Anthony Durman, the local artist at the heart of the Hidden Figures project brought us up to date with the progress of the community art initiative at a recent small gathering. Local celebrity Phil Harding had consented to be the first figure in the project and then the task was to scan his body image and print a 3D model as the first Hidden Figure. The start up funding from Salisbury City Council, the Salisbury Area Board of Wiltshire Council and several private donations have enabled the artistic team with a little help from ‘friends’ to achieve some of their early goals.

Phil Harding in conversation

Phil recounts his scanning experience 

Wessex Archaeology stepped in to help by scanning Phil, who reported that the process was fairly complicated, and lots of scans were made of different parts of his body. “I don’t know what he did,” Phil recounted, ” but Will gave Anthony a scan of me which was then e mailed!”

The file then had to be ‘sliced’ into sections to allow the 3D printer to make the model. In stepped Luke – an A level student at Bishop Wordsworth’s School – who used his computer skills to convert the file so it was suitable for 3D printing.

The 3D printer arrives

Adrian unpacks the printer

In the end the figure had to be printed as 14 different body parts and then assembled into one complete ‘Phil’. The original plan was that the figures would be printed by a commercial studio, but with a total of 9 figures planned, it quickly became clear that a more cost effective solution was required. A suitable printer that could do the work for the project was sourced by Anthony in Sweden and ordered by Anne Trevett. What was not anticipated was the length of time it would take to arrive! With issues over post Brexit paperwork in the middle of a pandemic, the equipment took some 3 months to reach Salisbury.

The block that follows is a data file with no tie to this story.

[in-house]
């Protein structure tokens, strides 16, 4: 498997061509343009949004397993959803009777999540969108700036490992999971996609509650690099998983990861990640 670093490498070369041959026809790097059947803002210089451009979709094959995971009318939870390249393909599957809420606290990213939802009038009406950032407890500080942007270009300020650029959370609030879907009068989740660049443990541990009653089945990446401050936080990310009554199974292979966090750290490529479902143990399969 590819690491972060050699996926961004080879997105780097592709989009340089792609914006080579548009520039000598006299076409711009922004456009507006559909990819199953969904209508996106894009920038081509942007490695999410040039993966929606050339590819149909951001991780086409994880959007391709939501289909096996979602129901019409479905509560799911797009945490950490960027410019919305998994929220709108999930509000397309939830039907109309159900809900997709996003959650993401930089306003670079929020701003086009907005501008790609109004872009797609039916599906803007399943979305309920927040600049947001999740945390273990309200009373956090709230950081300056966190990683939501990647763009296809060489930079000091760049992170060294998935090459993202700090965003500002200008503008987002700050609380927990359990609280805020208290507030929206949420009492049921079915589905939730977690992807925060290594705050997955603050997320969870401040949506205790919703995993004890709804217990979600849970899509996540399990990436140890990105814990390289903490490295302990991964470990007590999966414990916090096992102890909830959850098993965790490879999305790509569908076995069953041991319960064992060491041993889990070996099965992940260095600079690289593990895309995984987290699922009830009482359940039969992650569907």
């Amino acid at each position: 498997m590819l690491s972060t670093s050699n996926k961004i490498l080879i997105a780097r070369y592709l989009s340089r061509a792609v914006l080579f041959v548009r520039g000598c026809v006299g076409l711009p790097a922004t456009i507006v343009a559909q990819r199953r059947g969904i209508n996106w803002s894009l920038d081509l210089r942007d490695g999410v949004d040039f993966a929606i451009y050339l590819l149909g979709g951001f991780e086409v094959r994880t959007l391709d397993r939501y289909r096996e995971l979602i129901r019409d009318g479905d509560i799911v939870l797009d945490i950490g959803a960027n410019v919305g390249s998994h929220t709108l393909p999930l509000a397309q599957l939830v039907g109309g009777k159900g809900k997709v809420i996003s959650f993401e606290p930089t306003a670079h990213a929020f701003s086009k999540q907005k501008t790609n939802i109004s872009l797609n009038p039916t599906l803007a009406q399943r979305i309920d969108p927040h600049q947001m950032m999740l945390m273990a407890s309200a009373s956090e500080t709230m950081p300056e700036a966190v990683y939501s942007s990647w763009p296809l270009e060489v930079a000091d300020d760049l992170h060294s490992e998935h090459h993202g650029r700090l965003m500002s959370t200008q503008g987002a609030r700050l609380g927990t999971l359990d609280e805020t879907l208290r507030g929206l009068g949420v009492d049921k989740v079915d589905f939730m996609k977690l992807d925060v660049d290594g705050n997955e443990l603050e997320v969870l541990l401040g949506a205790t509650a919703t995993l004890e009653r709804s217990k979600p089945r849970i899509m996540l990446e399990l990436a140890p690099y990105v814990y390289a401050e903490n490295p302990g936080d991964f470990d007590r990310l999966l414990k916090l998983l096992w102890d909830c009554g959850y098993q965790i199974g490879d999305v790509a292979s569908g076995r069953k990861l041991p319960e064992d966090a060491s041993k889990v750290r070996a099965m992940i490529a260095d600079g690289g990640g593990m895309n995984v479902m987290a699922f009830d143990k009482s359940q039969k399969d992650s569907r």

The printer was initially sited at Wessex Community Action in Churchfields but as both Adrian Lucas, the technician who magically assembled the printer and Anthony were working at John Hanson School Andover it made sense to site it there. The school head kindly gave permission and work began in earnest.

Phil's head Salisbury Men’s Shed agreed to help by producing a beautiful base for the first figure. Suzi offered her support in assembling the pieces of ‘Phil.’ Now we just have to put him together!

The next steps for the project are to consider the hard work done by Sue Martin in gathering the results of local consultation to agree on who should be celebrated in figures 2 and 3.

Truly a community effort – thanks to all those named above and everyone else involved for their contribution, it wouldn’t have happened without your support!





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